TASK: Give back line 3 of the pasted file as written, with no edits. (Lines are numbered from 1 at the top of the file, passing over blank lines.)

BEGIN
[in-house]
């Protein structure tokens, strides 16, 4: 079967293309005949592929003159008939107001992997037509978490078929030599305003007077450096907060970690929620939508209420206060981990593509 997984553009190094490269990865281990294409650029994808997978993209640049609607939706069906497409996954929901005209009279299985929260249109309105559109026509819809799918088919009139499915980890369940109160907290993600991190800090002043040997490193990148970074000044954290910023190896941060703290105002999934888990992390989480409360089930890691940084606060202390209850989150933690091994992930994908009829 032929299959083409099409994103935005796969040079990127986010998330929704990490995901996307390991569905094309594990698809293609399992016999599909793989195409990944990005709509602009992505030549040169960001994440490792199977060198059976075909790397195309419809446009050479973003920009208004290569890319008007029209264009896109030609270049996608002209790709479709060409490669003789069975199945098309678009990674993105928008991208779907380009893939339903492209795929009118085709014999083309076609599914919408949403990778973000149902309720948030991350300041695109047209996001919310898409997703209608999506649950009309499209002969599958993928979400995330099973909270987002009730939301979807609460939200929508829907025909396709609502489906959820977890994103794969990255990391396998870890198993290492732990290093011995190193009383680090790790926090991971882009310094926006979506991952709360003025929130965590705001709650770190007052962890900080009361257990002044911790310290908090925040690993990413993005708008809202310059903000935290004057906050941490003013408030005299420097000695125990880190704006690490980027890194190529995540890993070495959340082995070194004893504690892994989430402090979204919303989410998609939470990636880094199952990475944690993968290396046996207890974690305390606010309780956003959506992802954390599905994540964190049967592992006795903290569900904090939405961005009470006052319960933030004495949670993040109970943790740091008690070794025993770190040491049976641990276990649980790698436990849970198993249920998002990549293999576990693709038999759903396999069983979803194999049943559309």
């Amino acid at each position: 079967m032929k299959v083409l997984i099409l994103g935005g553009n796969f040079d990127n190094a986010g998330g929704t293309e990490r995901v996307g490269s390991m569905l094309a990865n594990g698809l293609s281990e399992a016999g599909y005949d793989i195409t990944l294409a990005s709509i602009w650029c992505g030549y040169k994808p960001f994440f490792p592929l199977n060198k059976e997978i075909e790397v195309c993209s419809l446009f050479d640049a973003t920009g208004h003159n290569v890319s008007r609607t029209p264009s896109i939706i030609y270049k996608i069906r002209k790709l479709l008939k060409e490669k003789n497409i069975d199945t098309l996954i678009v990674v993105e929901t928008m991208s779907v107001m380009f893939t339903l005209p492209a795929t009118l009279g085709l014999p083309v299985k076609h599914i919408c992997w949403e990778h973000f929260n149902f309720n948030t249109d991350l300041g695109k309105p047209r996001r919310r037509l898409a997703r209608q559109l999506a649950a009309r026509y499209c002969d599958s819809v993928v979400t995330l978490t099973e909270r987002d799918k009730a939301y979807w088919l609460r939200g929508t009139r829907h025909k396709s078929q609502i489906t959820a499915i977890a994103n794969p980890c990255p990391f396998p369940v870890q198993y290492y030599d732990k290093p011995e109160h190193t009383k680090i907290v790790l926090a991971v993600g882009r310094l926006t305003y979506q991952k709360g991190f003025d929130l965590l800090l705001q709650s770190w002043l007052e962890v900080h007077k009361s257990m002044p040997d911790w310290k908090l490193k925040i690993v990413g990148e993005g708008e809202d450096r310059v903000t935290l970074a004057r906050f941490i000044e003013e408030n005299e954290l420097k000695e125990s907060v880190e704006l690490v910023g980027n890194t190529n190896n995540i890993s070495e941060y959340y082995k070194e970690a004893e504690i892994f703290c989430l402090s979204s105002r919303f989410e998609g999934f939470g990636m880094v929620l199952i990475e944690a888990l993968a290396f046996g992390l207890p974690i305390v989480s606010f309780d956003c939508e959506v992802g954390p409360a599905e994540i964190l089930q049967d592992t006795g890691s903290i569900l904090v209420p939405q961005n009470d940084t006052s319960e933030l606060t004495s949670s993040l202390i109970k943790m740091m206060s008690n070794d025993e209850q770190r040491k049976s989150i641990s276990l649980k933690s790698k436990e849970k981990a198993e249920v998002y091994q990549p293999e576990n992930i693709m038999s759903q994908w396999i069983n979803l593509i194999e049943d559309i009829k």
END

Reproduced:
């Amino acid at each position: 079967m032929k299959v083409l997984i099409l994103g935005g553009n796969f040079d990127n190094a986010g998330g929704t293309e990490r995901v996307g490269s390991m569905l094309a990865n594990g698809l293609s281990e399992a016999g599909y005949d793989i195409t990944l294409a990005s709509i602009w650029c992505g030549y040169k994808p960001f994440f490792p592929l199977n060198k059976e997978i075909e790397v195309c993209s419809l446009f050479d640049a973003t920009g208004h003159n290569v890319s008007r609607t029209p264009s896109i939706i030609y270049k996608i069906r002209k790709l479709l008939k060409e490669k003789n497409i069975d199945t098309l996954i678009v990674v993105e929901t928008m991208s779907v107001m380009f893939t339903l005209p492209a795929t009118l009279g085709l014999p083309v299985k076609h599914i919408c992997w949403e990778h973000f929260n149902f309720n948030t249109d991350l300041g695109k309105p047209r996001r919310r037509l898409a997703r209608q559109l999506a649950a009309r026509y499209c002969d599958s819809v993928v979400t995330l978490t099973e909270r987002d799918k009730a939301y979807w088919l609460r939200g929508t009139r829907h025909k396709s078929q609502i489906t959820a499915i977890a994103n794969p980890c990255p990391f396998p369940v870890q198993y290492y030599d732990k290093p011995e109160h190193t009383k680090i907290v790790l926090a991971v993600g882009r310094l926006t305003y979506q991952k709360g991190f003025d929130l965590l800090l705001q709650s770190w002043l007052e962890v900080h007077k009361s257990m002044p040997d911790w310290k908090l490193k925040i690993v990413g990148e993005g708008e809202d450096r310059v903000t935290l970074a004057r906050f941490i000044e003013e408030n005299e954290l420097k000695e125990s907060v880190e704006l690490v910023g980027n890194t190529n190896n995540i890993s070495e941060y959340y082995k070194e970690a004893e504690i892994f703290c989430l402090s979204s105002r919303f989410e998609g999934f939470g990636m880094v929620l199952i990475e944690a888990l993968a290396f046996g992390l207890p974690i305390v989480s606010f309780d956003c939508e959506v992802g954390p409360a599905e994540i964190l089930q049967d592992t006795g890691s903290i569900l904090v209420p939405q961005n009470d940084t006052s319960e933030l606060t004495s949670s993040l202390i109970k943790m740091m206060s008690n070794d025993e209850q770190r040491k049976s989150i641990s276990l649980k933690s790698k436990e849970k981990a198993e249920v998002y091994q990549p293999e576990n992930i693709m038999s759903q994908w396999i069983n979803l593509i194999e049943d559309i009829k």